Screening of dam removal documentary

Our previous post reported the forthcoming Hobart screening of DamNation, a documentary on dam removal in USA. This post provides some follow up on the event.

The screening on 26 November 2014 was sold out and DamNation made a great impression on the audience. Viewers remarked that the documentary makes a strong case for strategic and appropriate dam removal projects, and illustrates the process of dam removal with effective maps, graphics and imagery.

Barge-mounted excavator demolishing Glines Canyon Dam, Elwha River, Olympic National Park, Washington USA in a scene from DamNation.

Barge-mounted excavator demolishing Glines Canyon Dam, Elwha River, Olympic National Park, Washington USA in a scene from DamNation. Photo: Ben Knight; © Ben Knight and the documentary DamNation.

For DamNation’s website, which contains a wealth of information, click here.

Also screened with DamNation was a 3D visualisation that explains how and why Lake Pedder was flooded, and demonstrates a way in which it could be restored without threatening Tasmania’s electrical energy security. For details of the visualisation, developed in 2013 by the Lake Pedder Restoration Committee, click here.

On the day of the screening, the Hobart Mercury published an article by Bob Brown, former State MHA and Commonwealth Senator for Tasmania, entitled New life for Pedder looms large.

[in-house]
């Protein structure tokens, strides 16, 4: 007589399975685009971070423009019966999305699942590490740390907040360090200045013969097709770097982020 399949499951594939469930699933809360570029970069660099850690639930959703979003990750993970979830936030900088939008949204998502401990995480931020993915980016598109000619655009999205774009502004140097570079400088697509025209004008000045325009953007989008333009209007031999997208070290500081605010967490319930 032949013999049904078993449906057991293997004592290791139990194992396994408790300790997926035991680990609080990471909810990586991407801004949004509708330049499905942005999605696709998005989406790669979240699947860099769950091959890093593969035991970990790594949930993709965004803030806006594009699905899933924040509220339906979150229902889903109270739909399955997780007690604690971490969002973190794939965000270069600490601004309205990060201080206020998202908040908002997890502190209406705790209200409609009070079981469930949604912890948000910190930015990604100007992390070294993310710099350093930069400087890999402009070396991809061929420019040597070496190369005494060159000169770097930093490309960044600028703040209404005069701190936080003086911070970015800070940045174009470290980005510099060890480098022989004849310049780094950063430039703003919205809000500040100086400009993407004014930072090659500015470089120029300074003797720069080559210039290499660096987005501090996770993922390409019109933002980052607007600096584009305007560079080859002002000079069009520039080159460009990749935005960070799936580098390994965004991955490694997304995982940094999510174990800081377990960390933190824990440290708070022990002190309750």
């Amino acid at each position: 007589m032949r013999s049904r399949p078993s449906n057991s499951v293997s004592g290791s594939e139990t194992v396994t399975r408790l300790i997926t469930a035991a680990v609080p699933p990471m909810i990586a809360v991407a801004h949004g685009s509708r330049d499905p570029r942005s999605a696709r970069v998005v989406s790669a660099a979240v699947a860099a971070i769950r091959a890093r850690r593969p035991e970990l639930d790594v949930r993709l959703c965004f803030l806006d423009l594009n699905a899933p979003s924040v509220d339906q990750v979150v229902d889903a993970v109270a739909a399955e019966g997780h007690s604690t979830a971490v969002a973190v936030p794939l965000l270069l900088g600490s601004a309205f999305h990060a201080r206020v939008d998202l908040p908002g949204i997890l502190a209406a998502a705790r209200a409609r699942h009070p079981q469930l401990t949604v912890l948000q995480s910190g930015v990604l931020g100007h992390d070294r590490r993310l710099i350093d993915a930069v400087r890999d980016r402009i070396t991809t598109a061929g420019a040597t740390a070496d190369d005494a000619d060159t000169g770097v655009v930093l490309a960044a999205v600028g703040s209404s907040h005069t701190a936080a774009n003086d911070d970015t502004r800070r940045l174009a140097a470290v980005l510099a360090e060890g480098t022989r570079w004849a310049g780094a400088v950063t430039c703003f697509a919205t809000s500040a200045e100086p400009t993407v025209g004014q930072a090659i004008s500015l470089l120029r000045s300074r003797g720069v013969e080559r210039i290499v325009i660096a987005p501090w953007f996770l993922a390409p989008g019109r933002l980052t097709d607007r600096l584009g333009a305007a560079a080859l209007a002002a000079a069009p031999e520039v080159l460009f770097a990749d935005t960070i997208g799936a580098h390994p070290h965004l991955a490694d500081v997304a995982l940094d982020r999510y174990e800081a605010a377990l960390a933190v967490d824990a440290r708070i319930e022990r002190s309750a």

The Mercury published 21 comments on Bob’s opinion piece, some thoughtful and informative, a number notable for deeply held (and deeply unproductive) animus towards Bob Brown.

Lake Pedder was also discussed in another recent article in The Mercury by Peter Patmore (1 July 2014).

The Mercury published 19 comments on Peter’s opinion piece, some thoughtful and informative, a number notable for deeply held (and deeply unproductive) animus – on this occasion towards Peter Patmore.

The campaign for the restoration of Lake Pedder will continue in 2015. Our primary goal is to encourage Tasmania’s political and tourist industry leaderships to think seriously about restoration as a valid and viable idea for the future of a Tasmania that has run out of other BIG ideas. A useful first step would be for government to agree to participate without prejudice in a thorough analysis of the potential economic and other benefits that restoration offers.

If you are concerned to see our politicians and tourist industry leaders think about Lake Pedder in 2015, you could:

Thank you for your interest in Lake Pedder and its restoration and best wishes for 2015.

Peter Fagan website editor, on behalf of Lake Pedder Restoration Incorporated

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